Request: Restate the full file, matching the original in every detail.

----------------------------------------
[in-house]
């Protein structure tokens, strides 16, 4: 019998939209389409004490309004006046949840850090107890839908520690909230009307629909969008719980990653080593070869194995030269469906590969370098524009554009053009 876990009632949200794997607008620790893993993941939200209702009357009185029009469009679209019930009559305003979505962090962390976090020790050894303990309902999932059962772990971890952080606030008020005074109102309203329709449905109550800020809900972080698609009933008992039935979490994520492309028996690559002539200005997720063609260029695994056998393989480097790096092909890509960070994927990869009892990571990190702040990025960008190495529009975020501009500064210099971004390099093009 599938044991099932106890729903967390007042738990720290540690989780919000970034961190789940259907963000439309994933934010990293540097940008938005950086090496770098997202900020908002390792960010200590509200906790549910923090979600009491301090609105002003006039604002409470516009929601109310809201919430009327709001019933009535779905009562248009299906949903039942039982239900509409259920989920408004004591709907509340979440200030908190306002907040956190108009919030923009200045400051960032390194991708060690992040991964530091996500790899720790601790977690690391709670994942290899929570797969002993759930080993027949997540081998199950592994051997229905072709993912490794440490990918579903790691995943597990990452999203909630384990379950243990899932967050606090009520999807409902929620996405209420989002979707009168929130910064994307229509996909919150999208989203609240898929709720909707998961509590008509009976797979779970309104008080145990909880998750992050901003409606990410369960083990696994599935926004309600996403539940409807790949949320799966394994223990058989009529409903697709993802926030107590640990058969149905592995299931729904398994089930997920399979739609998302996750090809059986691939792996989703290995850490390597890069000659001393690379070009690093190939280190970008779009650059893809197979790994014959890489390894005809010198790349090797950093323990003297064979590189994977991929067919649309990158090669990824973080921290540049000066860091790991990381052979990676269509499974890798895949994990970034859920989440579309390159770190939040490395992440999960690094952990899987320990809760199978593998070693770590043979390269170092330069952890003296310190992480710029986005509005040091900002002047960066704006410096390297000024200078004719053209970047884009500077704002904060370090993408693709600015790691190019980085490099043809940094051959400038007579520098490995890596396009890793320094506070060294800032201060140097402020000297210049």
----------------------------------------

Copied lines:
[in-house]
């Protein structure tokens, strides 16, 4: 019998939209389409004490309004006046949840850090107890839908520690909230009307629909969008719980990653080593070869194995030269469906590969370098524009554009053009 876990009632949200794997607008620790893993993941939200209702009357009185029009469009679209019930009559305003979505962090962390976090020790050894303990309902999932059962772990971890952080606030008020005074109102309203329709449905109550800020809900972080698609009933008992039935979490994520492309028996690559002539200005997720063609260029695994056998393989480097790096092909890509960070994927990869009892990571990190702040990025960008190495529009975020501009500064210099971004390099093009 599938044991099932106890729903967390007042738990720290540690989780919000970034961190789940259907963000439309994933934010990293540097940008938005950086090496770098997202900020908002390792960010200590509200906790549910923090979600009491301090609105002003006039604002409470516009929601109310809201919430009327709001019933009535779905009562248009299906949903039942039982239900509409259920989920408004004591709907509340979440200030908190306002907040956190108009919030923009200045400051960032390194991708060690992040991964530091996500790899720790601790977690690391709670994942290899929570797969002993759930080993027949997540081998199950592994051997229905072709993912490794440490990918579903790691995943597990990452999203909630384990379950243990899932967050606090009520999807409902929620996405209420989002979707009168929130910064994307229509996909919150999208989203609240898929709720909707998961509590008509009976797979779970309104008080145990909880998750992050901003409606990410369960083990696994599935926004309600996403539940409807790949949320799966394994223990058989009529409903697709993802926030107590640990058969149905592995299931729904398994089930997920399979739609998302996750090809059986691939792996989703290995850490390597890069000659001393690379070009690093190939280190970008779009650059893809197979790994014959890489390894005809010198790349090797950093323990003297064979590189994977991929067919649309990158090669990824973080921290540049000066860091790991990381052979990676269509499974890798895949994990970034859920989440579309390159770190939040490395992440999960690094952990899987320990809760199978593998070693770590043979390269170092330069952890003296310190992480710029986005509005040091900002002047960066704006410096390297000024200078004719053209970047884009500077704002904060370090993408693709600015790691190019980085490099043809940094051959400038007579520098490995890596396009890793320094506070060294800032201060140097402020000297210049």